Press Release
February 26, 2016

EDSA's unfinished business is giving back
coco levy funds to farmers

One unfinished business of the 1986 EDSA revolution is how to plowback the billions in coco levy funds to the millions of farmers who paid them, Senate President Pro-Tempore Ralph Recto said.

"Thirty years have passed and the farmers are still waiting for the money, the fund is still frozen, and the implementation of the executive orders mandating its use has been stopped by the courts," Recto said.

"Patay na ang mga nagbayad ng levy, patay na rin ang mga puno ng niyog na pinagkuhanan ng copra, pati yung proseso ng kung papaano ibalik ang levy sa sector ng niyog sa kasalukuyan ay mukhang patay na rin," Recto lamented.

He likened the funds "to a frozen buko salad which farmers can see but can't eat."

"We must push the reboot button," Recto said, "to restart the process while putting more regular funds to rejuvenate the coconut industry, especially in the 41,662 hectares in Yolanda-hit areas where 34 million trees were destroyed."

Recto said a government agency estimated that 90 percent of the 3.4 million coconut industry workers are poor and 44 million coconut trees, or one in seven, are old and must be replaced.

Aggravating this poverty picture and the court-ordered freeze in the coco levy disposition is the cut in the government's coconut replanting budget, he said.

Recto said the Philippine Coconut Authority's (PCA) budget subsidy from the national government even went down to P1.27 billion this year from P4.1 billion last year and P2.4 billion in 2014. "Na-Yolanda na, nagka-El Nino pa sa pondo."

Birthed by Republic Act 6260, and expanded by four Marcos decrees, the coco levy was imposed on copra sales purportedly to raise capital investment for the coconut industry.

By 1986, the total amount collected from the various coconut levies from 1971 to 1982 amounted to P9.7 billion. In the aftermath of EDSA I, the amount was sequestered by the Presidential Commission on Good Government (PCGG), which also triggered a long legal struggle for its ownership.

On May 7, 2004, the Sandiganbayan rendered a partial summary judgment declaring that the six Coconut Industry Investment Fund - Oil Mills Group (CIIF-OMG) companies, their 14 holding firms, and the CIIF-OMG block of San Miguel Corporation (SMC) shares as "owned by the Government in trust for all the coconut farmers."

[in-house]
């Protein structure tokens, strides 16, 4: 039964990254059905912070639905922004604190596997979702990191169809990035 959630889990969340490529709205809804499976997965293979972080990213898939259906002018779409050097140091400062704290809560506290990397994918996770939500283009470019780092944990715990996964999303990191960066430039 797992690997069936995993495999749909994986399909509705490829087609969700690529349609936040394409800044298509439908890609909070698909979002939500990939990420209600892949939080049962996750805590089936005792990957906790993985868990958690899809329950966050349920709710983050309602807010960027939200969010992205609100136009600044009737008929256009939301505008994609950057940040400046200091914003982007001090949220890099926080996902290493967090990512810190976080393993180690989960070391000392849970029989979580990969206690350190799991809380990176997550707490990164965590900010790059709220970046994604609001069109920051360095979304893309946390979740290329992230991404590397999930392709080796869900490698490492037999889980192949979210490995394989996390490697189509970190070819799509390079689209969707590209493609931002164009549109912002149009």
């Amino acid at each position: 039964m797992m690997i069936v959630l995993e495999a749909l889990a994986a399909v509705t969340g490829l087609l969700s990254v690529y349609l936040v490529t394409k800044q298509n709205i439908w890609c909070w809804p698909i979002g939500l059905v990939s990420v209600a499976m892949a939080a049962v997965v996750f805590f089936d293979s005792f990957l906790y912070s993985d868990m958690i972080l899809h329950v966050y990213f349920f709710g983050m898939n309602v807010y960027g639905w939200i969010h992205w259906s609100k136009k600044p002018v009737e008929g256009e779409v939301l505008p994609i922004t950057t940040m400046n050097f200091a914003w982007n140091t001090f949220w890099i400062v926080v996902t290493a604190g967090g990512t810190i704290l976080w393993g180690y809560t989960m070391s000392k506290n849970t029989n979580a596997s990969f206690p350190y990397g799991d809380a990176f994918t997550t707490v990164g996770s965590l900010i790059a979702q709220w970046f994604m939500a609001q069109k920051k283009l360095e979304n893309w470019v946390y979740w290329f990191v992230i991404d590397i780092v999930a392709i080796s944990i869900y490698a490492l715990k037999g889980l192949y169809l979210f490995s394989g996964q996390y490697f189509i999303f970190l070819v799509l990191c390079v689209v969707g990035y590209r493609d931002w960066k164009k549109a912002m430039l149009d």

The Supreme Court (SC), in its decision dated Jan. 24 2012, upheld the Sandiganbayan ruling.

On the same year, the SMC shares amounting to P57.6 billion were paid for by San Miguel.

The total amount of coco levy fund released for public dispensation was estimated to be worth P77 billion including interest when the SC issued the ruling.

There are, however, estimates that the present value of all coco levy assets to be in the neighborhood of P100 billion.

"Because we are clueless about the real amount, an audit is in order," Recto said.

Following the SC order, bills were filed in the House and the Senate on how to judiciously and transparently dispose the levy for the benefit of coconut farmers.

The Senate bill, authored by Recto and Sen. Cynthia Villar, was about to be approved on second reading when Malacañang suddenly issued twin orders governing its use in March last year.

Executive Order 179 provides for the inventory, privatization and transfer of coco levy assets in favor of government while Executive Order 180 mandates the transfer of the funds to government for an "Integrated Coconut Industry Roadmap Program."

In May last year, the SC, acting on a farmers' group plea, issued a Temporary Restraining Order (TRO) stopping their implementation. In the meantime, Recto called for increased funding for the coconut replanting and intercropping program. "There's no TRO on this."

Meanwhile, P60.1 billion in coco levy funds are parked in the Treasury after it was remitted there in May last year, Recto said.

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